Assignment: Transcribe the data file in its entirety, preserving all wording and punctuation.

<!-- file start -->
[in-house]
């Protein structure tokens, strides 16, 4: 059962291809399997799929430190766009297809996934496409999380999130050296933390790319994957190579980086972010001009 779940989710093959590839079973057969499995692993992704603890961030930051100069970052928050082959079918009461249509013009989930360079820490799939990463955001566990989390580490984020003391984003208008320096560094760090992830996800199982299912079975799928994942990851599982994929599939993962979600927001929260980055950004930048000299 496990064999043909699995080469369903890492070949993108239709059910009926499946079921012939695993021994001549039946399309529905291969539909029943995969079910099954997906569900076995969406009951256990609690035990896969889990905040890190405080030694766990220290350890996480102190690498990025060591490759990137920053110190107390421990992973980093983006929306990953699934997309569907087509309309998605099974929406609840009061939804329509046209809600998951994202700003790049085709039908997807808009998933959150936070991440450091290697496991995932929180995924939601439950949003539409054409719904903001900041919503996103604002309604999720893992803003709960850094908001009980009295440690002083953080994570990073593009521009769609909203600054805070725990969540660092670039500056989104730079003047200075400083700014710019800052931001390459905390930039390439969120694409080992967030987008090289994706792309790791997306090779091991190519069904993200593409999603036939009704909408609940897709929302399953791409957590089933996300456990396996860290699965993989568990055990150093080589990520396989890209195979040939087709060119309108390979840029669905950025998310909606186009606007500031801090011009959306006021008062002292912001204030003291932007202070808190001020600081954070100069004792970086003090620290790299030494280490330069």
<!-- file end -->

[in-house]
């Protein structure tokens, strides 16, 4: 059962291809399997799929430190766009297809996934496409999380999130050296933390790319994957190579980086972010001009 779940989710093959590839079973057969499995692993992704603890961030930051100069970052928050082959079918009461249509013009989930360079820490799939990463955001566990989390580490984020003391984003208008320096560094760090992830996800199982299912079975799928994942990851599982994929599939993962979600927001929260980055950004930048000299 496990064999043909699995080469369903890492070949993108239709059910009926499946079921012939695993021994001549039946399309529905291969539909029943995969079910099954997906569900076995969406009951256990609690035990896969889990905040890190405080030694766990220290350890996480102190690498990025060591490759990137920053110190107390421990992973980093983006929306990953699934997309569907087509309309998605099974929406609840009061939804329509046209809600998951994202700003790049085709039908997807808009998933959150936070991440450091290697496991995932929180995924939601439950949003539409054409719904903001900041919503996103604002309604999720893992803003709960850094908001009980009295440690002083953080994570990073593009521009769609909203600054805070725990969540660092670039500056989104730079003047200075400083700014710019800052931001390459905390930039390439969120694409080992967030987008090289994706792309790791997306090779091991190519069904993200593409999603036939009704909408609940897709929302399953791409957590089933996300456990396996860290699965993989568990055990150093080589990520396989890209195979040939087709060119309108390979840029669905950025998310909606186009606007500031801090011009959306006021008062002292912001204030003291932007202070808190001020600081954070100069004792970086003090620290790299030494280490330069």